I smile now when I look at this picture of Martin. How lucky I was to have met him.

 

Dan Busler is a full service Boston-based professional Portrait, Live Performance and Event photographer with studios located in the historic Hogie Bear Building – Walpole MA. By the Artist, for the Artist. 781-352-4863 http://www.danbuslerphotography.com

Deb and Mark – Their 40th Wedding Anniversary – Video

Each wedding anniversary is a milestone and a time to be celebrated.

For the life you’ve built as a couple, for the life challenges you’ve  endured as a couple and for the love you have for each other.

I met Deb at a business networking event. We started talking about the surprise party she was planning to celebrate the 40th wedding to the man who is her rock . This was going to be a cocktail party with the ladies in beautiful dresses, men in tuxedos and classic entertainment.

And I knew that Deb was going to pull it off.

Deb is the most alive person you will ever meet. With a smile that literally lights up the room. Mark is quieter and smiles broadly when he sees friends or Deb, the love of his life.

So what makes this event so special?

To be candid, all couples have their story. The life story that they have written together. With the high points, the low points and the moments that test everything.

I don’t know Deb and Mark’s whole story, just a small piece.

Both of their Sons have disabilities that require 24 hour care. So Deb and Mark haven’t taken extended vacations separately or together, ever.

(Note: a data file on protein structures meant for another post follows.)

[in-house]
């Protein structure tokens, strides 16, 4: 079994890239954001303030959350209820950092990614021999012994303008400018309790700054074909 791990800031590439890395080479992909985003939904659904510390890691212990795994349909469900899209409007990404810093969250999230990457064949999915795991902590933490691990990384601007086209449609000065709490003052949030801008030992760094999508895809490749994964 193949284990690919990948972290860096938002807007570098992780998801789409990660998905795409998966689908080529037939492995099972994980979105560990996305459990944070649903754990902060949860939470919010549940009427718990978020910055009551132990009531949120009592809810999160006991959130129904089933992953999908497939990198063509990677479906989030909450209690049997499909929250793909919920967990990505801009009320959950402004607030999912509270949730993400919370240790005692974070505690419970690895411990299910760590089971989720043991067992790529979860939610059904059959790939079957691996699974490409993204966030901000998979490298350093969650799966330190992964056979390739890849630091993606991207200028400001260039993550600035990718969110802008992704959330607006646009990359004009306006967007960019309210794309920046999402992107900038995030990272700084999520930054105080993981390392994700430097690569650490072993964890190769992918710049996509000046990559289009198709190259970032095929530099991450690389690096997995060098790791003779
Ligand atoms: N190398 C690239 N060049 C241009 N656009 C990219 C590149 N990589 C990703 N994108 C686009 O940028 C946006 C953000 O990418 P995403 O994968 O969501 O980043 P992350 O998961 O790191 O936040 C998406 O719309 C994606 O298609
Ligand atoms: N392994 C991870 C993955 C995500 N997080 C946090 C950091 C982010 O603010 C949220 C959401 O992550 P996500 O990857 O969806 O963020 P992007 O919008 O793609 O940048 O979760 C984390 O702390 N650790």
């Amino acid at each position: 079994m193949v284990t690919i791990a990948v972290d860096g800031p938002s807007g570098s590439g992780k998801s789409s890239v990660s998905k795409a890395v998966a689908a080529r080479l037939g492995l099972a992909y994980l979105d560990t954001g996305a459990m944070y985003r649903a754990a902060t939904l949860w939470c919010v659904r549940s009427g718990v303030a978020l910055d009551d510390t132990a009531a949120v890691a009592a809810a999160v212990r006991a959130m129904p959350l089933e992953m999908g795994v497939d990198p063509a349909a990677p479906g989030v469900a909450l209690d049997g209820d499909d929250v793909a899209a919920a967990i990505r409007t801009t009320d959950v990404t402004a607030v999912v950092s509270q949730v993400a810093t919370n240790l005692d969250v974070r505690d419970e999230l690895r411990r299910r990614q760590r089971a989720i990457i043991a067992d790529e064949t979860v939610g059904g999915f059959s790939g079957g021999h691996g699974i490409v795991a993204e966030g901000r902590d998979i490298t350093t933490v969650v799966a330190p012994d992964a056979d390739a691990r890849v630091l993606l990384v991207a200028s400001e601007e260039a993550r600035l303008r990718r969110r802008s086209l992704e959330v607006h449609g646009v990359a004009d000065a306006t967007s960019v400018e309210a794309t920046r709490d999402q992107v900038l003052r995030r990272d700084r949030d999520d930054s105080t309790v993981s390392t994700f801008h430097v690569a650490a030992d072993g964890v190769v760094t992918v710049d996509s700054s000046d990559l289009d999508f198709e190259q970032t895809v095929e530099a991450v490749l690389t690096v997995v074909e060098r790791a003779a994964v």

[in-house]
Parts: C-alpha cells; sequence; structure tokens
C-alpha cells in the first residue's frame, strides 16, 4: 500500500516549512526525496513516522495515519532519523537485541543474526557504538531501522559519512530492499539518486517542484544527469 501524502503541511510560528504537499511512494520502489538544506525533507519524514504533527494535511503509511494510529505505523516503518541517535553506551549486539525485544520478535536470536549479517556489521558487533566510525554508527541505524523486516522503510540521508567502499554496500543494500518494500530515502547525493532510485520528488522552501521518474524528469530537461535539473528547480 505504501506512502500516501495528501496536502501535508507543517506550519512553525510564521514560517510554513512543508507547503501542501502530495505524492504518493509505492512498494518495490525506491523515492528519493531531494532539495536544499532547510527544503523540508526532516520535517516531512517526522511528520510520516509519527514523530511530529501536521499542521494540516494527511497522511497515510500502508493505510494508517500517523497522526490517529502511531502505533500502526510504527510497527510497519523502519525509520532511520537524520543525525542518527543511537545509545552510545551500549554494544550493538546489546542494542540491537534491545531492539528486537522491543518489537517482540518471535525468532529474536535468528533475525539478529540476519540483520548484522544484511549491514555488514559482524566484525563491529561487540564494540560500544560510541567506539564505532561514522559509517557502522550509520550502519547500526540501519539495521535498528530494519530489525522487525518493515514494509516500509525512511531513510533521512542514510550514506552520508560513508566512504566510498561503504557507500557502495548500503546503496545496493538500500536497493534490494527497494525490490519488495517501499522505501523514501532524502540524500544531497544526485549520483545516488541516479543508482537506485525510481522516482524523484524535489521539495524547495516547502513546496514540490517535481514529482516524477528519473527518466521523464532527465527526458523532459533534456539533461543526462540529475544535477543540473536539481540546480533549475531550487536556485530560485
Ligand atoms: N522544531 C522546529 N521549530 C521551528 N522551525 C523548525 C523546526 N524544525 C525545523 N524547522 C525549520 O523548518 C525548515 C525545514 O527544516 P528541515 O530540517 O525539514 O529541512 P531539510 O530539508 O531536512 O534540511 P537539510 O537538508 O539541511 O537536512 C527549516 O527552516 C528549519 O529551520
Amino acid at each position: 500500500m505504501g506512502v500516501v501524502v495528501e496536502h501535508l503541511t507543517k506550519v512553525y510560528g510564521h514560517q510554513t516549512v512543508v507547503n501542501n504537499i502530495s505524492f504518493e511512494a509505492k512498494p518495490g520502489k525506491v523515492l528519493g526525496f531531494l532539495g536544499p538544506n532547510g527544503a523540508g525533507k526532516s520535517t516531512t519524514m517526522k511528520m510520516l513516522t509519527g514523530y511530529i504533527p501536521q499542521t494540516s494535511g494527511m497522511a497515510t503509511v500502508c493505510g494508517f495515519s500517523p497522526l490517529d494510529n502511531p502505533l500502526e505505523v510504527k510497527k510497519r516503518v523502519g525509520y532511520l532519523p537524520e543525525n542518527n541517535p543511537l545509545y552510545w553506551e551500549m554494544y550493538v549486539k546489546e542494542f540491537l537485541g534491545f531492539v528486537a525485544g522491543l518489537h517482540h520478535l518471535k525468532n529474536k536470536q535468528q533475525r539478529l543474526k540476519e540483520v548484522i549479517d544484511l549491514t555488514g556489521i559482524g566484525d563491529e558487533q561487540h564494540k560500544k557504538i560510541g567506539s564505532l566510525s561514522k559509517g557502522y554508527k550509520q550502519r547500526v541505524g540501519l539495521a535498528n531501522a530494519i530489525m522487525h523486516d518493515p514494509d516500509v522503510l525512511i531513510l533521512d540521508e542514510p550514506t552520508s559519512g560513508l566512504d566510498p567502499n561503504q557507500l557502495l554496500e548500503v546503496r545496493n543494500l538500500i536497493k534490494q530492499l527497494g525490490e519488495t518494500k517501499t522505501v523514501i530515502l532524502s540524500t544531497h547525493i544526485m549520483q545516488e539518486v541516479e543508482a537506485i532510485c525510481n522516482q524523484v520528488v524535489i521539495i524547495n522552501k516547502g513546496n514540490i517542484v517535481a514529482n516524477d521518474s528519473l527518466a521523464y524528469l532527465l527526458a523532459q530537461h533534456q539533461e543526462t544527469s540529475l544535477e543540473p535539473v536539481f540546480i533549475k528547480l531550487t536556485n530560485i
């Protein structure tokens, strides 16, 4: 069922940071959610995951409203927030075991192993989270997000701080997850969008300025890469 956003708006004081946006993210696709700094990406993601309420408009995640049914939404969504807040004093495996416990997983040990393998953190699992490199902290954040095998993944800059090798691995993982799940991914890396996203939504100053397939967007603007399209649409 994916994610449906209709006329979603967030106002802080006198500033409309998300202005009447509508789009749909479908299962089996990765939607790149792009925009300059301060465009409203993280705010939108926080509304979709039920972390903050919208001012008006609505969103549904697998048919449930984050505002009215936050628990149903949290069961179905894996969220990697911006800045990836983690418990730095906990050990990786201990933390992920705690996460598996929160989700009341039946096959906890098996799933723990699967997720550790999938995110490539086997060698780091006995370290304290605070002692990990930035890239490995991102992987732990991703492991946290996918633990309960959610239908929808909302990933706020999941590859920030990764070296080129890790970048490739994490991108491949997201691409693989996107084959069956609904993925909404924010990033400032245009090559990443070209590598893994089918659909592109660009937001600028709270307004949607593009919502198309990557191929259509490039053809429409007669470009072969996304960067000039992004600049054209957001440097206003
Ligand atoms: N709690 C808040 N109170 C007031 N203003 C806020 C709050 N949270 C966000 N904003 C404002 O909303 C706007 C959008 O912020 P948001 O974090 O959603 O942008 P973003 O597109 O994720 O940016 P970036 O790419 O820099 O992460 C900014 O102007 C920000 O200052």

This event was a tribute and a celebration of their relationship, the friends who they have relied on and the caregivers who have been with them for many years.

Here’s just a peek at the party. The entrance of the bride and (surprised ) groom, the embraces, the decorations and the pure joy on everyone’s faces as they all celebrated with Deb and Mark.

VIDEO – Deb and Mark’s 40th Anniversary Celebration

Bokeh – It’s all a Blur to me

Focusing on the subject is typically what we do to create a nice photograph. But by doing something very simple we can have only the subject in tack sharp focus and the background a “creamy .. dreamy” out of focus. This is called bokeh – which is the Japanese word for blur.

Bokeh is the amount of what’s in focus behind the subject. It’s directly related to depth of focus (DOF) which is what’s in focus both in front of and behind the subject. . With a shallow DOF you can have the subject’s eye in focus – but not their ear, with a deep DOF you can have 200 people in a group photo (basically) in focus.